Good Omens, Being a Brief Review of the First Episode or Two

Geek culture has, in recent years, gotten much harder and sharper — more hipster — than I recall growing up, to the point where misogyny and racism seem built into obscure pop-culture appreciation. I’ve owned every generation of video game. I’ve owned almost every Star Wars video game made. Speaking of which, thanks to the wonders of VHS, I owned, until recently, photographic proof that Han shot first. I took Calculus 2 classes in high school, and learned to type on an Apple IIe. I’ve personally met Ray Bradbury twice (this is true). To quote you IT crowd, “Ich bin nerd.”

And there is no more hipster-ish or nerd-based cultural totem than “Good Omens.” I originally came across Neil Gaiman’s Stardust while perusing Amazon in 1997 (this is true)(I was using the Internet in 1996, thanks to some forward-thinking parents). I was sold, and spent a while trying to track down a copy of “Stardust” (I eventually got a copy of the graphic novel from Powell’s Books, which I got Mr. Gaiman to sign at Comic Con 2007)(again, I will see all your nerd credentials and raise you). In my quest for Gaiman’s books, I came across “Good Omens,” in 1998 (I’d get my copy of Stardust a year later in Toronto, in The World’s Biggest Bookstore). I’d been looking for that book for a year by that time, and I’d say the hunt was worth it. Like everyone else who read that book prior to the pop-cultural rise of Mssrs Gaiman and Pratchett, I still have that first, only copy of Good Omens. It will remain, sadly, unsigned by Sir Terry Pratchett.

One of Mr. Gaiman’s ongoing “FAQ’s” at various expos and speaking arrangements is, “A state of Good Omens.” Like all the other early-adopters, I’ve been waiting for this for several decades, and, like all respectable creators, Mr. Gaiman could, prior to this year, only kind of shrug his shoulders and say, “It’s not likely to happen” (I was at Comic Con in 2007, when Gaiman announced Stardust would be movie within a year, and I saw his adaptation of Beowulf the week it was released). As a cancer survivor, it is a delightfully Neil Gaiman-esque (and, one would think, Sir T. Pratchett, too)(if you are completely unaware of Terry Pratchett, as most Americans are, all that needs to be said is that he was an unparalleled satirical fantasy writer who actually forged a steel sword using iron from a meteor). I could write a few books about what Sir Terry, and his gentle, but pointed humor meant to me. And Gaiman’s usual line about Good Omens was, “Now that Terry’s gone, the rights to adapt his work are, too,” (author’s note: that’s paraphrased, and possibly inaccurate). So, as a fan of both Pratchett and Gaiman, I am not, in any way an objective critic of this adaptation. Like, I nearly cried at the use of Queen’s Under Pressure in the trailers, because that band was specifically mentioned in the book.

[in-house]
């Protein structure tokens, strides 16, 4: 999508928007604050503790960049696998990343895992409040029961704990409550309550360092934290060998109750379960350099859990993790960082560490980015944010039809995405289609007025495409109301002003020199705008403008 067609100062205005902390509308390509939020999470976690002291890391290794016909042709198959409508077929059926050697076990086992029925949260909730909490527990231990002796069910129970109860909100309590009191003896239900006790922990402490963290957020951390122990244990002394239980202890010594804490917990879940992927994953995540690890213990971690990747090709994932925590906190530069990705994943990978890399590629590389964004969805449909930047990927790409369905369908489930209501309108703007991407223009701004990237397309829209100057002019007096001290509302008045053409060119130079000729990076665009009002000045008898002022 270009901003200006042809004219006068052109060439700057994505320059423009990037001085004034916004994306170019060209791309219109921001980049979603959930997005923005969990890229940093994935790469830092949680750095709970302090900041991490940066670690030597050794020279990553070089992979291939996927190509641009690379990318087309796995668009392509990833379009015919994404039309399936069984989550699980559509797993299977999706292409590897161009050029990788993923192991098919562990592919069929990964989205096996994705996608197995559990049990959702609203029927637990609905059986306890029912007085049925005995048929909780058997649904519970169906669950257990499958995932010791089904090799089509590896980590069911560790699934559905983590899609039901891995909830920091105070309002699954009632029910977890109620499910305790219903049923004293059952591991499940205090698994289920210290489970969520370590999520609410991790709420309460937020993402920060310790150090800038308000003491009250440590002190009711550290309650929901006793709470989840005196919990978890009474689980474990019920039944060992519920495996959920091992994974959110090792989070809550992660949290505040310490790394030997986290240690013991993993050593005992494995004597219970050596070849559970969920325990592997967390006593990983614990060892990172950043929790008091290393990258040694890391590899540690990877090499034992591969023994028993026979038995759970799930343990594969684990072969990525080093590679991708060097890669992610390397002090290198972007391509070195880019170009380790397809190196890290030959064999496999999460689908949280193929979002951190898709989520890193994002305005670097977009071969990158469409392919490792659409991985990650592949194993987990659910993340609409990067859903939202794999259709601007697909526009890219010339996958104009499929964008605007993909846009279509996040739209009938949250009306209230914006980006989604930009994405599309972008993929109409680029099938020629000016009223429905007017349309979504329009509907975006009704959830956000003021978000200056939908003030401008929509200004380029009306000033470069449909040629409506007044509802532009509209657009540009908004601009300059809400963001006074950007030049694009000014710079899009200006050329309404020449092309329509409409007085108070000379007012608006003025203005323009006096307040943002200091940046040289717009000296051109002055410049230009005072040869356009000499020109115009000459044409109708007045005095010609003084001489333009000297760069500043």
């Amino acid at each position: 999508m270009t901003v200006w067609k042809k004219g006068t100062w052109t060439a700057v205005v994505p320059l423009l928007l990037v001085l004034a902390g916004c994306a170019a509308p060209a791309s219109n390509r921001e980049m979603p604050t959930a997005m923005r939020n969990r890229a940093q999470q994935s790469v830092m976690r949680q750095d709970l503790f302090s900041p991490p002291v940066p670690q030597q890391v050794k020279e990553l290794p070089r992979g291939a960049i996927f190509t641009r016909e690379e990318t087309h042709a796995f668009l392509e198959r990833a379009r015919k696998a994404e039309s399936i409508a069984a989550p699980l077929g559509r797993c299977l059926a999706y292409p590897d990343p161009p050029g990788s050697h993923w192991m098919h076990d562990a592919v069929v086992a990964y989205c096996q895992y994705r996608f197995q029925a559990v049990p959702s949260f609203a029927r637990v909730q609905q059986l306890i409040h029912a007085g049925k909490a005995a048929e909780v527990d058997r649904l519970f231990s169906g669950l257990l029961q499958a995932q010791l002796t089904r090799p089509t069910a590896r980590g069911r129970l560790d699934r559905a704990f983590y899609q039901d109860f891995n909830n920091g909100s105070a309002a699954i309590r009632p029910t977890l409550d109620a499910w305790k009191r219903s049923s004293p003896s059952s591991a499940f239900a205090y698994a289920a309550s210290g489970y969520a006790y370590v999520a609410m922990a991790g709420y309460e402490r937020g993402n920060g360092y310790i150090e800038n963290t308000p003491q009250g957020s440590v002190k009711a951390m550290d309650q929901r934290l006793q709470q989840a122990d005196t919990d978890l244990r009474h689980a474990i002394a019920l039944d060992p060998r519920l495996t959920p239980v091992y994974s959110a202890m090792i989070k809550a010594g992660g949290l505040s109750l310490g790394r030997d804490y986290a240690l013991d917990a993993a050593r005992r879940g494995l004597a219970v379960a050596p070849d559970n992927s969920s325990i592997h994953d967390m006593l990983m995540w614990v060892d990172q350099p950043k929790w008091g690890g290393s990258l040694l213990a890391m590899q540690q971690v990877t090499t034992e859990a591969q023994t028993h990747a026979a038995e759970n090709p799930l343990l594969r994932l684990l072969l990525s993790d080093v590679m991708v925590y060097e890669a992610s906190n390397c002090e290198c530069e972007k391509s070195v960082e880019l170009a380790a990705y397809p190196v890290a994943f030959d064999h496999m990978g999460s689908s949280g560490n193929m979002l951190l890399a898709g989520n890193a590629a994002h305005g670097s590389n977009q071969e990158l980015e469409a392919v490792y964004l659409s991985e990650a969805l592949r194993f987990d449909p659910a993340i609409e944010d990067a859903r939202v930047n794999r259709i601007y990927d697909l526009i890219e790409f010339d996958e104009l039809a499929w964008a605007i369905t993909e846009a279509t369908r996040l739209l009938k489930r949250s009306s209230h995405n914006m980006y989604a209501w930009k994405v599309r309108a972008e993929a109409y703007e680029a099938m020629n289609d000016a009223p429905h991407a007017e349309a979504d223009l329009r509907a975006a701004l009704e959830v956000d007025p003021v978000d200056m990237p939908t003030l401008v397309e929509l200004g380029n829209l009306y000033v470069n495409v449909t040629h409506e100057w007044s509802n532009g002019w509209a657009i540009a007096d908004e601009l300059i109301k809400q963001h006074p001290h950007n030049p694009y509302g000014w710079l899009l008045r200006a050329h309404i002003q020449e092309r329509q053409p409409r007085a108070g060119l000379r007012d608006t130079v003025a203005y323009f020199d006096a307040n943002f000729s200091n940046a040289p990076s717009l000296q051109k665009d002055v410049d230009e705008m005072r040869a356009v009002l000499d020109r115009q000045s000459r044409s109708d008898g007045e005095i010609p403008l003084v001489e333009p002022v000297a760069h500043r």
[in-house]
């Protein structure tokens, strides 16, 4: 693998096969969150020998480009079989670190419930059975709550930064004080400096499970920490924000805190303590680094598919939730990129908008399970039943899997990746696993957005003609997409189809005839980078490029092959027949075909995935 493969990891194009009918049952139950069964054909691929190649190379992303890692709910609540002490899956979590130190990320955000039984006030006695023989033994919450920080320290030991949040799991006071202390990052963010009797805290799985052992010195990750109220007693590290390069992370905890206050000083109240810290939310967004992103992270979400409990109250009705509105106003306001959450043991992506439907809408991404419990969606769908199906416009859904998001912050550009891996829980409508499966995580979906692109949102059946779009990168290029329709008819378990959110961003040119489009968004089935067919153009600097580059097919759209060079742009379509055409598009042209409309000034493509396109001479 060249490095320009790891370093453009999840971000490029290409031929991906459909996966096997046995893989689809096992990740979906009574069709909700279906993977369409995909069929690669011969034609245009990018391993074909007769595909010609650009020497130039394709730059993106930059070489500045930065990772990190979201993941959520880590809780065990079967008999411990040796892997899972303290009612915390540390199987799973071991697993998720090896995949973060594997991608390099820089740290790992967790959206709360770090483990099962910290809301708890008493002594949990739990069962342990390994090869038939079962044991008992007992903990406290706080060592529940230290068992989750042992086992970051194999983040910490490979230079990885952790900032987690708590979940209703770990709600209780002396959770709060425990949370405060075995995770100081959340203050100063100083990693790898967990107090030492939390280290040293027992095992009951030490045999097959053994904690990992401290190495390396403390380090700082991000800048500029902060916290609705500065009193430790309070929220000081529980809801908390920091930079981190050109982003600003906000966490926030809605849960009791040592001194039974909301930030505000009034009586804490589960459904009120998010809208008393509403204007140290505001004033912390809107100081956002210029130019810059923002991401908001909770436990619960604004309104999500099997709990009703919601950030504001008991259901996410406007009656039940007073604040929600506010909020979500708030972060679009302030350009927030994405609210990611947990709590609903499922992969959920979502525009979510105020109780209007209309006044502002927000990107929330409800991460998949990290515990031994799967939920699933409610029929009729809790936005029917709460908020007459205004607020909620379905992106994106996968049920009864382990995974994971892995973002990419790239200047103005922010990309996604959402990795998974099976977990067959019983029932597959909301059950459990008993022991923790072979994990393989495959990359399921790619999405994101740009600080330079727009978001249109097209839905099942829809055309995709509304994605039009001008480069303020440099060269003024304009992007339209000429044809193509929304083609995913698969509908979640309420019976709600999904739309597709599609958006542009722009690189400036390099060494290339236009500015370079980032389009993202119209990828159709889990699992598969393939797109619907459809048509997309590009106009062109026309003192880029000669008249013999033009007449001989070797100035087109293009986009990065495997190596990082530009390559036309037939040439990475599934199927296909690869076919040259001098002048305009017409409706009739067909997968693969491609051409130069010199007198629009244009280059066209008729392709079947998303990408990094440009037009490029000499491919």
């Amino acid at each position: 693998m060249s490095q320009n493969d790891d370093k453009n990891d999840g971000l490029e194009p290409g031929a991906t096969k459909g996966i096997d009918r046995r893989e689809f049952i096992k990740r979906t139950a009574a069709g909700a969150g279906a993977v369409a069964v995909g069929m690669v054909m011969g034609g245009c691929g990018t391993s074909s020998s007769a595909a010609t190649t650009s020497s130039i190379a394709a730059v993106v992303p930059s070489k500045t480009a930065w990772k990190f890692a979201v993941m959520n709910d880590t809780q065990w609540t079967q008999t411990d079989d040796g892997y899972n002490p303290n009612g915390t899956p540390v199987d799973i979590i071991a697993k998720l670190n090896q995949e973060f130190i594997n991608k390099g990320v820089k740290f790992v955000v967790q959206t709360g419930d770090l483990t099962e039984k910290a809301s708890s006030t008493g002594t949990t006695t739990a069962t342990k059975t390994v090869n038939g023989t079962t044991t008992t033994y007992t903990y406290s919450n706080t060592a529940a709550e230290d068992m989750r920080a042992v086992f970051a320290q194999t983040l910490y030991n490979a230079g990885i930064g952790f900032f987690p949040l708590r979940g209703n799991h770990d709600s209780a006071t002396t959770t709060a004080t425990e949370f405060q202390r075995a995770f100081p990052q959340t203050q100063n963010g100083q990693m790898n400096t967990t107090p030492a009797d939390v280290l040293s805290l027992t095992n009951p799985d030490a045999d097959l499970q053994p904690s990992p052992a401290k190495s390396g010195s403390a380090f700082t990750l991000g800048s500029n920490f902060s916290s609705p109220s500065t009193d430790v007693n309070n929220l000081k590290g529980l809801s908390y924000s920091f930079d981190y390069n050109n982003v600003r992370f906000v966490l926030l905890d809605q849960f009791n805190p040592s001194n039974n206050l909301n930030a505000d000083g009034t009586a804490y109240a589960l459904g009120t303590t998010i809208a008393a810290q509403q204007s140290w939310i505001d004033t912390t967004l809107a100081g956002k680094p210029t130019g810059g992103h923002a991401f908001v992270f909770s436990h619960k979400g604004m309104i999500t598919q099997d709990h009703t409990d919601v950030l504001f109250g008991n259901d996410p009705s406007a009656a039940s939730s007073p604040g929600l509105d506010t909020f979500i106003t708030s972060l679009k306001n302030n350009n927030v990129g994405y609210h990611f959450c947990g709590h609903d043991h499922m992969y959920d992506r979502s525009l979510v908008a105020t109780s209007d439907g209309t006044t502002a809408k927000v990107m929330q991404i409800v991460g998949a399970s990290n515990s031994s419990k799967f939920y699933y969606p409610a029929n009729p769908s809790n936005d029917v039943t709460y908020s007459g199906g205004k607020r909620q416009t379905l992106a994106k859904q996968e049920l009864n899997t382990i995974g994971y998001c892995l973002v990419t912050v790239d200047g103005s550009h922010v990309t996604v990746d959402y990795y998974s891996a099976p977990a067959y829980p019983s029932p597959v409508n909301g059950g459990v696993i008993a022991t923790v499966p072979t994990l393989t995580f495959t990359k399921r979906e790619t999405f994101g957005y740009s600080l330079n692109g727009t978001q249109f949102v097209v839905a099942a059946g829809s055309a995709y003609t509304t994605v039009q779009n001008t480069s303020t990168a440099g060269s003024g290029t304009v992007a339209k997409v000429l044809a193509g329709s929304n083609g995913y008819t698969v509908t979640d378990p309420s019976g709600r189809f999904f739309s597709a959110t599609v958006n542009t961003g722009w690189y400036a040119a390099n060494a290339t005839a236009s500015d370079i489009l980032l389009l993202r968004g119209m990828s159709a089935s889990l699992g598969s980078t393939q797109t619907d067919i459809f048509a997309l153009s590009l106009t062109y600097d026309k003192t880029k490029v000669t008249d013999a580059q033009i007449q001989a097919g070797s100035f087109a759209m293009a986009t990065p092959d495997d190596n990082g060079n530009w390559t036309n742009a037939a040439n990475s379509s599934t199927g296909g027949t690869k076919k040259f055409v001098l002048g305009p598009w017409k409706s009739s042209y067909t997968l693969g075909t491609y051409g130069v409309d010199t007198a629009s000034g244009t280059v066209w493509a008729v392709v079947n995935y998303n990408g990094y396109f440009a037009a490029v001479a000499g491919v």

In the upcoming weeks, you’ll no doubt read many reviews of Good Omens, many of which, I have no doubt, will be positive, some of which will be negative, but, all I can say is, the target demographic of this show is: the fans. We’ve been waiting 30 years for an adaptation, and, usually, in that time, the path from “book” to screen usually leaves something to be desired. So, as a rabid fan of this book (and people seem to be split into only two groups — rabid fandom, and people who don’t really care for it; there really isn’t a middle ground there). Personally my verdict is, given the enormous pedigree and weight of fandom around this work, the TV show (on Amazon) does not disappoint. If anything, it is, miraculously, even better than we’d hoped for.

So, the central conceit — in both the book and TV show — is “What would happen if there was a glitch in the apocalypse?”